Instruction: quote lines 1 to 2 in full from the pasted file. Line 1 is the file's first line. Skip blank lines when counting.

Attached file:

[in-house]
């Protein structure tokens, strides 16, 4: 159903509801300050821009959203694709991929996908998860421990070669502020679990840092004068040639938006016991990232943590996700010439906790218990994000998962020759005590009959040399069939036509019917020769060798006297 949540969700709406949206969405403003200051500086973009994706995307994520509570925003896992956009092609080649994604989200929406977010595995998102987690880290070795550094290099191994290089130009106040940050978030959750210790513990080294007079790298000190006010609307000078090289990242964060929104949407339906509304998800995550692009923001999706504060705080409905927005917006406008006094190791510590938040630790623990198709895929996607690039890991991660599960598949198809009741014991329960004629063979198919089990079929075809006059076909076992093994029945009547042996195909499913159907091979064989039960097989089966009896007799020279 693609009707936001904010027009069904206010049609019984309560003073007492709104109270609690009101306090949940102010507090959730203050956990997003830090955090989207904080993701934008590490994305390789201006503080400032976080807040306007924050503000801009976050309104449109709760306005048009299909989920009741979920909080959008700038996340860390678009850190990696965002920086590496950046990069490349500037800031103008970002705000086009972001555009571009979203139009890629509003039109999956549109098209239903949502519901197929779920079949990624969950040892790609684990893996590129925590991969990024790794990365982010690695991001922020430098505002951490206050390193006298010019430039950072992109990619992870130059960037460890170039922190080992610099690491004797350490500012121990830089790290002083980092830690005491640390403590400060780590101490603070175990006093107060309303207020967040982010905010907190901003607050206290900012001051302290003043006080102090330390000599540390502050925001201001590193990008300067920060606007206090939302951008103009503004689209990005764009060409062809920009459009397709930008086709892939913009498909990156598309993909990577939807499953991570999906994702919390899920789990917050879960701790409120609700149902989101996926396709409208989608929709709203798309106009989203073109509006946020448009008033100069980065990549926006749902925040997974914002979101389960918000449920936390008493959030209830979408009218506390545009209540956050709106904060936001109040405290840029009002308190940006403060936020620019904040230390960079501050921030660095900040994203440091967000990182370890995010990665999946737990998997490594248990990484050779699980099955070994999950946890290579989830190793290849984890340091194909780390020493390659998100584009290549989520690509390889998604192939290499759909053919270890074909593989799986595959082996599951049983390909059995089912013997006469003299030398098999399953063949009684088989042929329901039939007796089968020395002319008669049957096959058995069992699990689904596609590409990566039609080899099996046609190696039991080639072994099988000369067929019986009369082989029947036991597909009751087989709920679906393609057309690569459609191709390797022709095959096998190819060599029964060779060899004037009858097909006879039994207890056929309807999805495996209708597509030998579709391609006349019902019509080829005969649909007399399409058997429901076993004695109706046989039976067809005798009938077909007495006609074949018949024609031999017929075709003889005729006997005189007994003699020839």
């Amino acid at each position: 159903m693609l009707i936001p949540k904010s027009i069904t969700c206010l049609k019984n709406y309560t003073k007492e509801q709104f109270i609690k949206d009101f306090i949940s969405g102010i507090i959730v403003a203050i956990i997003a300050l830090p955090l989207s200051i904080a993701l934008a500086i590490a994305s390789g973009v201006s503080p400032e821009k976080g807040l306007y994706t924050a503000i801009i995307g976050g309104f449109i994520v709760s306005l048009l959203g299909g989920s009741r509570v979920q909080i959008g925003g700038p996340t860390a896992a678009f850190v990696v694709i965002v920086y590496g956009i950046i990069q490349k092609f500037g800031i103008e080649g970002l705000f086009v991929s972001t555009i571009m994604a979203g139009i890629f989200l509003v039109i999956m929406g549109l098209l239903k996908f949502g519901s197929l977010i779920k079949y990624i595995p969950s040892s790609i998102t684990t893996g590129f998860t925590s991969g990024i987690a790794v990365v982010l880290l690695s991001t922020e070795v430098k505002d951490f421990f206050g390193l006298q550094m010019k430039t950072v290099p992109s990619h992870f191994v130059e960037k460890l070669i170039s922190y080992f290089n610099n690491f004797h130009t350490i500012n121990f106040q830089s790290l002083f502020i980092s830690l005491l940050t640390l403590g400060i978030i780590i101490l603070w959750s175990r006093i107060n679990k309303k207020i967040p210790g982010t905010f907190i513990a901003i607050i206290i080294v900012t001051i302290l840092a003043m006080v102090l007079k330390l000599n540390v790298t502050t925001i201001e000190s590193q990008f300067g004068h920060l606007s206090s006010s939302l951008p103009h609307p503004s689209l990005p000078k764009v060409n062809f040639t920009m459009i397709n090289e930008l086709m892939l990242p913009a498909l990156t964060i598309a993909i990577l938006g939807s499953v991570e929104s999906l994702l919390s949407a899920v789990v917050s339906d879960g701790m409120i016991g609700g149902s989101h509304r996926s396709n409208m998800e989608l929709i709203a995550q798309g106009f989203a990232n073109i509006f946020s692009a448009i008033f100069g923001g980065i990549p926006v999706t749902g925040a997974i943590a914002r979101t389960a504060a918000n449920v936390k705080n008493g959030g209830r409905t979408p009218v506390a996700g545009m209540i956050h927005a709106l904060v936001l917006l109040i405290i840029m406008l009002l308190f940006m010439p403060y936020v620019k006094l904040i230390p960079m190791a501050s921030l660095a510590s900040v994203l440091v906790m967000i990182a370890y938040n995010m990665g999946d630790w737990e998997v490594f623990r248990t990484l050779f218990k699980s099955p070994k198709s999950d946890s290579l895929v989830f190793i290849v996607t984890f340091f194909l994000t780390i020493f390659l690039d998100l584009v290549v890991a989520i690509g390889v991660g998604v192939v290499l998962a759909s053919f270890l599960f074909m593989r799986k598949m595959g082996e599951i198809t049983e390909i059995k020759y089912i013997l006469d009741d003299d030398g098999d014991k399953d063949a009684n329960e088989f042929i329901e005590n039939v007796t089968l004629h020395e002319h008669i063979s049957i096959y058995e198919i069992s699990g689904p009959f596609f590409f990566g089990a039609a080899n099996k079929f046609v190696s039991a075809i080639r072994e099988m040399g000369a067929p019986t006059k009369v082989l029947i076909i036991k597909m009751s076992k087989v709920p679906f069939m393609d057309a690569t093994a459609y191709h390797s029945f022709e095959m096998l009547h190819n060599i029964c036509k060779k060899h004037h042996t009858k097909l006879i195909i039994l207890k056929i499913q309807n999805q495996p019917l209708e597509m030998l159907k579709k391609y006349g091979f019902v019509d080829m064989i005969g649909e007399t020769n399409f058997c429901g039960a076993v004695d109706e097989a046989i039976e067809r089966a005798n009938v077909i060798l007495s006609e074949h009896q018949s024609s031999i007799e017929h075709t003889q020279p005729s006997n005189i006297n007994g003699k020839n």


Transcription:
[in-house]
């Protein structure tokens, strides 16, 4: 159903509801300050821009959203694709991929996908998860421990070669502020679990840092004068040639938006016991990232943590996700010439906790218990994000998962020759005590009959040399069939036509019917020769060798006297 949540969700709406949206969405403003200051500086973009994706995307994520509570925003896992956009092609080649994604989200929406977010595995998102987690880290070795550094290099191994290089130009106040940050978030959750210790513990080294007079790298000190006010609307000078090289990242964060929104949407339906509304998800995550692009923001999706504060705080409905927005917006406008006094190791510590938040630790623990198709895929996607690039890991991660599960598949198809009741014991329960004629063979198919089990079929075809006059076909076992093994029945009547042996195909499913159907091979064989039960097989089966009896007799020279 693609009707936001904010027009069904206010049609019984309560003073007492709104109270609690009101306090949940102010507090959730203050956990997003830090955090989207904080993701934008590490994305390789201006503080400032976080807040306007924050503000801009976050309104449109709760306005048009299909989920009741979920909080959008700038996340860390678009850190990696965002920086590496950046990069490349500037800031103008970002705000086009972001555009571009979203139009890629509003039109999956549109098209239903949502519901197929779920079949990624969950040892790609684990893996590129925590991969990024790794990365982010690695991001922020430098505002951490206050390193006298010019430039950072992109990619992870130059960037460890170039922190080992610099690491004797350490500012121990830089790290002083980092830690005491640390403590400060780590101490603070175990006093107060309303207020967040982010905010907190901003607050206290900012001051302290003043006080102090330390000599540390502050925001201001590193990008300067920060606007206090939302951008103009503004689209990005764009060409062809920009459009397709930008086709892939913009498909990156598309993909990577939807499953991570999906994702919390899920789990917050879960701790409120609700149902989101996926396709409208989608929709709203798309106009989203073109509006946020448009008033100069980065990549926006749902925040997974914002979101389960918000449920936390008493959030209830979408009218506390545009209540956050709106904060936001109040405290840029009002308190940006403060936020620019904040230390960079501050921030660095900040994203440091967000990182370890995010990665999946737990998997490594248990990484050779699980099955070994999950946890290579989830190793290849984890340091194909780390020493390659998100584009290549989520690509390889998604192939290499759909053919270890074909593989799986595959082996599951049983390909059995089912013997006469003299030398098999399953063949009684088989042929329901039939007796089968020395002319008669049957096959058995069992699990689904596609590409990566039609080899099996046609190696039991080639072994099988000369067929019986009369082989029947036991597909009751087989709920679906393609057309690569459609191709390797022709095959096998190819060599029964060779060899004037009858097909006879039994207890056929309807999805495996209708597509030998579709391609006349019902019509080829005969649909007399399409058997429901076993004695109706046989039976067809005798009938077909007495006609074949018949024609031999017929075709003889005729006997005189007994003699020839």